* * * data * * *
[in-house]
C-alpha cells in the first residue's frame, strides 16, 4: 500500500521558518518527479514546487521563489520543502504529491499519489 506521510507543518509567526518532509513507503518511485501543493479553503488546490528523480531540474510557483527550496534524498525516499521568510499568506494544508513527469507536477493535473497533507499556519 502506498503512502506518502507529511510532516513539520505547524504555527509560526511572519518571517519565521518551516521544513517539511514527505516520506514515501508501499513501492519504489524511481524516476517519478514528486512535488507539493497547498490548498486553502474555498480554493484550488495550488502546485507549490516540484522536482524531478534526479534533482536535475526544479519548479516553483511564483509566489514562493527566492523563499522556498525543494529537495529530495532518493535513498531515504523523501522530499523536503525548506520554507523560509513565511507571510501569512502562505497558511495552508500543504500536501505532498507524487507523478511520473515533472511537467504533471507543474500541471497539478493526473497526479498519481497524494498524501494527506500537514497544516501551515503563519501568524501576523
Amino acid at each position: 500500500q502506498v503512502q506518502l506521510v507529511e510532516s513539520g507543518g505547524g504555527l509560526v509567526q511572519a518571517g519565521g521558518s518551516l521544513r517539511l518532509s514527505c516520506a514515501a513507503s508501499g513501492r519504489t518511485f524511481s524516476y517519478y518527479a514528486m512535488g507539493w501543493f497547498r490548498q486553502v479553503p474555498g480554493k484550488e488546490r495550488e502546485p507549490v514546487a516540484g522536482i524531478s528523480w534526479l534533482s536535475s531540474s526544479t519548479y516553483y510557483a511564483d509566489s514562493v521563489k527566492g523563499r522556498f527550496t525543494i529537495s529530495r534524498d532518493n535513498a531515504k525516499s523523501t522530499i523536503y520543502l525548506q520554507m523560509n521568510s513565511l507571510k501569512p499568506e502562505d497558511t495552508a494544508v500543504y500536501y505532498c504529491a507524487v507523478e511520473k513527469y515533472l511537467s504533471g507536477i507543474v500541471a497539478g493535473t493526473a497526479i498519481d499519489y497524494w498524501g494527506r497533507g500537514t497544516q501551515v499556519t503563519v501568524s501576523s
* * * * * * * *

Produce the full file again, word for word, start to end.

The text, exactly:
[in-house]
C-alpha cells in the first residue's frame, strides 16, 4: 500500500521558518518527479514546487521563489520543502504529491499519489 506521510507543518509567526518532509513507503518511485501543493479553503488546490528523480531540474510557483527550496534524498525516499521568510499568506494544508513527469507536477493535473497533507499556519 502506498503512502506518502507529511510532516513539520505547524504555527509560526511572519518571517519565521518551516521544513517539511514527505516520506514515501508501499513501492519504489524511481524516476517519478514528486512535488507539493497547498490548498486553502474555498480554493484550488495550488502546485507549490516540484522536482524531478534526479534533482536535475526544479519548479516553483511564483509566489514562493527566492523563499522556498525543494529537495529530495532518493535513498531515504523523501522530499523536503525548506520554507523560509513565511507571510501569512502562505497558511495552508500543504500536501505532498507524487507523478511520473515533472511537467504533471507543474500541471497539478493526473497526479498519481497524494498524501494527506500537514497544516501551515503563519501568524501576523
Amino acid at each position: 500500500q502506498v503512502q506518502l506521510v507529511e510532516s513539520g507543518g505547524g504555527l509560526v509567526q511572519a518571517g519565521g521558518s518551516l521544513r517539511l518532509s514527505c516520506a514515501a513507503s508501499g513501492r519504489t518511485f524511481s524516476y517519478y518527479a514528486m512535488g507539493w501543493f497547498r490548498q486553502v479553503p474555498g480554493k484550488e488546490r495550488e502546485p507549490v514546487a516540484g522536482i524531478s528523480w534526479l534533482s536535475s531540474s526544479t519548479y516553483y510557483a511564483d509566489s514562493v521563489k527566492g523563499r522556498f527550496t525543494i529537495s529530495r534524498d532518493n535513498a531515504k525516499s523523501t522530499i523536503y520543502l525548506q520554507m523560509n521568510s513565511l507571510k501569512p499568506e502562505d497558511t495552508a494544508v500543504y500536501y505532498c504529491a507524487v507523478e511520473k513527469y515533472l511537467s504533471g507536477i507543474v500541471a497539478g493535473t493526473a497526479i498519481d499519489y497524494w498524501g494527506r497533507g500537514t497544516q501551515v499556519t503563519v501568524s501576523s